I woke up this morning to the alarm, like usual. The first thought in my head (and I must have been dreaming–it’s the only explanation I have) was that it was Sunday. Then I thought, “Wait, no, it can’t be Sunday. Ah, it’s Saturday! Awesome! I have two whole days off!” So, I shut the alarm off and went back to sleep.
Twenty minutes later, I woke up and realized it was actually Friday and I had less than half an hour to get ready for work.
What does this have to do with writer’s block? I’ve been really struggling, these past two weeks. Barely making my daily word goal. There were a couple of days where I absolutely didn’t. And the days where I did? I’m appalled at how long it took me. But something hit me this week and it comes down to my brain playing tricks on me.
I’m not a linear writer. Nor am I a planner. I can brainstorm, and sometimes that helps, but my best bet for a high wordcount per day is just to write whatever it is that I want to write, no matter where it occurs in the story. I can always go back later and make things match up, because for sure things will change as I figure out details.
But, somehow, I got myself locked into this linear mindset. You know, where you write chapter 1, then chapter 2, then chapter 3, all the way to the end. And I got stuck. I’m assuming it’s because the first 4 chapters of Knight wrote themselves like that, so I thought it should just continue. I really don’t know. And so, I’ve been stuck on a scene that I’m not ready to write yet. It hasn’t spent enough time in the big stew pot in the back of my mind. And I’ve been the crankiest broad on the face of the earth for more than a week, because I couldn’t make this work.
Then, yesterday, I had a sort of epiphany–I think I was tired of being stalled. I started to write parts of a scene later in the book, with no regard for the fact that all the stuff leading up to it hadn’t been sorted out yet. And remembered, all of a sudden, how this all worked with Bite Me Tender. I wrote bits and pieces, then wrote bits and pieces on either side of the first bits and pieces, until they all met in the middle. That’s how I work. It’s almost a loop-de-loop system, where I write a bit, then go back to an earlier chapter and add something in that makes what I just wrote make sense. Second and third drafts are for smoothing out the edges, making connections work, and dropping in breadcrumbs so the reader doesn’t say to themselves, “Oh, yeah, right! Seriously, lady?” Fourth drafts tweak word choice. Fifth drafts, depending on the story, could be another smoothing session. Or, they could just be paranoia. Even erotica writers are artists–we’re allowed our little personality quirks.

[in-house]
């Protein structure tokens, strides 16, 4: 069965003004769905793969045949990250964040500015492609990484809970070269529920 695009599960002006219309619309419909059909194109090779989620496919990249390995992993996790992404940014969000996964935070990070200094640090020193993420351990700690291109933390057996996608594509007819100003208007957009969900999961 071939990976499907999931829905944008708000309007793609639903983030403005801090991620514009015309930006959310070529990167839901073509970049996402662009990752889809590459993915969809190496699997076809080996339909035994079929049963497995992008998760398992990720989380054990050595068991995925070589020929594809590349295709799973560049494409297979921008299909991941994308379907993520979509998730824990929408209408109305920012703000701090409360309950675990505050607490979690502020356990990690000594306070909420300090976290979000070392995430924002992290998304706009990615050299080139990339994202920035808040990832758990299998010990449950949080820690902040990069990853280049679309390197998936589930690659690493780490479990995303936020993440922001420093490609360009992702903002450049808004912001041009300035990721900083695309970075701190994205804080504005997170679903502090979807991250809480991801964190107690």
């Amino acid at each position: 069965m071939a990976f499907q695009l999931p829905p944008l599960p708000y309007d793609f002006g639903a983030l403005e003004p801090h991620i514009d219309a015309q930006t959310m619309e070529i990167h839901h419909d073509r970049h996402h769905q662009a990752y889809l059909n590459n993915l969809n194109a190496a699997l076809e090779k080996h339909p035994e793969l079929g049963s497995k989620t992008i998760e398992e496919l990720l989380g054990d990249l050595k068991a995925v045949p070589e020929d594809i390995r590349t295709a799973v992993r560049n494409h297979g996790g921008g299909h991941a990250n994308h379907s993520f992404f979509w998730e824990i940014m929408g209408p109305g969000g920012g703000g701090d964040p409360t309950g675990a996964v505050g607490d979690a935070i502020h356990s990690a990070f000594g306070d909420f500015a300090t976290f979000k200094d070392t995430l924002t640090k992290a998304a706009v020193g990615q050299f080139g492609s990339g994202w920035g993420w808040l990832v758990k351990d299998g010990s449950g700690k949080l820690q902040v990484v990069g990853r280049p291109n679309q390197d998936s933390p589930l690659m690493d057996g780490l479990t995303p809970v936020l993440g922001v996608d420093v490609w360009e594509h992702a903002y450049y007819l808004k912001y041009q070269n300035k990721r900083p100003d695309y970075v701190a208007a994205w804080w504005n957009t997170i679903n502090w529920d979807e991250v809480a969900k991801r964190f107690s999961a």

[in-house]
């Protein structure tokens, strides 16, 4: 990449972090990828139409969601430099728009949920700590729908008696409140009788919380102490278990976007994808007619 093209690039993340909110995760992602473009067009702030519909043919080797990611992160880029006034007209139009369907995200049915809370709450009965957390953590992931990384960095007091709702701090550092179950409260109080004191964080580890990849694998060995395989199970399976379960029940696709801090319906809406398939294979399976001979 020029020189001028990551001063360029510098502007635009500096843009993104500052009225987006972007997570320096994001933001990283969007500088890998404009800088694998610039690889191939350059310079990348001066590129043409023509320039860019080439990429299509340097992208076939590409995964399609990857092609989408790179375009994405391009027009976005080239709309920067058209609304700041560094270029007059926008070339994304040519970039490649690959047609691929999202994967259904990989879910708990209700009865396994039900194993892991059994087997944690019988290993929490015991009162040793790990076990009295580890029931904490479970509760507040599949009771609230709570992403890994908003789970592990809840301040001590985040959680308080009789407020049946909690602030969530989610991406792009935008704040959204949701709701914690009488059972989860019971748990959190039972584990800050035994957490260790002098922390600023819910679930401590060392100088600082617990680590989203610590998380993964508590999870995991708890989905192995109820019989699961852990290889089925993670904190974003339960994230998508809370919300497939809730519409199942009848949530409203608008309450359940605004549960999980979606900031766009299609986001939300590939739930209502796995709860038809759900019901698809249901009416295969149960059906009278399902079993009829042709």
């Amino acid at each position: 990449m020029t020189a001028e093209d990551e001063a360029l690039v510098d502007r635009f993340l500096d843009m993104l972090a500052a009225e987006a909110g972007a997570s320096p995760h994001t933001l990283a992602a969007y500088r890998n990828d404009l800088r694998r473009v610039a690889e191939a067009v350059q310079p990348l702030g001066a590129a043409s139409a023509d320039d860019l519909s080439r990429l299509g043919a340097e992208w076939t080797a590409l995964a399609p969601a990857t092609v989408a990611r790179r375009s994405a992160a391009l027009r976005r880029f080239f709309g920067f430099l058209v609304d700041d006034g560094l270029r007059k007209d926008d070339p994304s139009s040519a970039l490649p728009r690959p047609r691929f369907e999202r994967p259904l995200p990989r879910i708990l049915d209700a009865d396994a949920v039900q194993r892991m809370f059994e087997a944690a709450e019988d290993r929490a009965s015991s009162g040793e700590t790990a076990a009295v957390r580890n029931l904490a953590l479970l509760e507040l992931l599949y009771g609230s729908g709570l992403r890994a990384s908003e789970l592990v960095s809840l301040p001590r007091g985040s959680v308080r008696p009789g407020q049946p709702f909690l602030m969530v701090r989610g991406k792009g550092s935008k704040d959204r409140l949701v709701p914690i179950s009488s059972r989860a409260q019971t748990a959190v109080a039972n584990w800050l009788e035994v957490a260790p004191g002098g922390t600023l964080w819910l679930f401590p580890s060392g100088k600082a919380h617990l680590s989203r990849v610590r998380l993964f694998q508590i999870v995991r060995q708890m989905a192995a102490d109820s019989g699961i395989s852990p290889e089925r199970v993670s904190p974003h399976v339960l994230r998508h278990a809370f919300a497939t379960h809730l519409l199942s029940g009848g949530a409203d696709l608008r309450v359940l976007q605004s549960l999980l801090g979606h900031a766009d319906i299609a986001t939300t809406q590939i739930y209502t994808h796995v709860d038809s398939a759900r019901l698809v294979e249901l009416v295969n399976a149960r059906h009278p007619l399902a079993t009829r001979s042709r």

Since then, I’ve put 2000 words on Knight and am feeling much more confident about finishing on time. Whether it will fit with Riptide remains to be seen. But now my brain and I are much happier and more productive.
Remember, never let anyone tell you your writing method is wrong. If you’re finishing stories, then it’s not wrong, it’s just different from theirs. Too bad if they don’t get it. Do what works–the rest is just distraction.
And, since the scene I’ve just almost finished is required before the boys hop into bed together for the first time, I’m feeling kind of pumped. Well, seriously, how can you be an erotica writer and not get a kick out writing the sex scenes? Boring to just fade to black, though I suppose it moves the plot along faster. And I know these two guys are hot together, because I’ve already written one sex scene with them in it. Hee hee, tomorrow’s going to be fun.
Don’t forget that Tuesday is the Tuesday Tickle, where I’ll be posting a few lines from a work in progress, probably Bite Me Tender. If you like it, please leave a comment.
Kitty, thinking about her nice, warm catbed.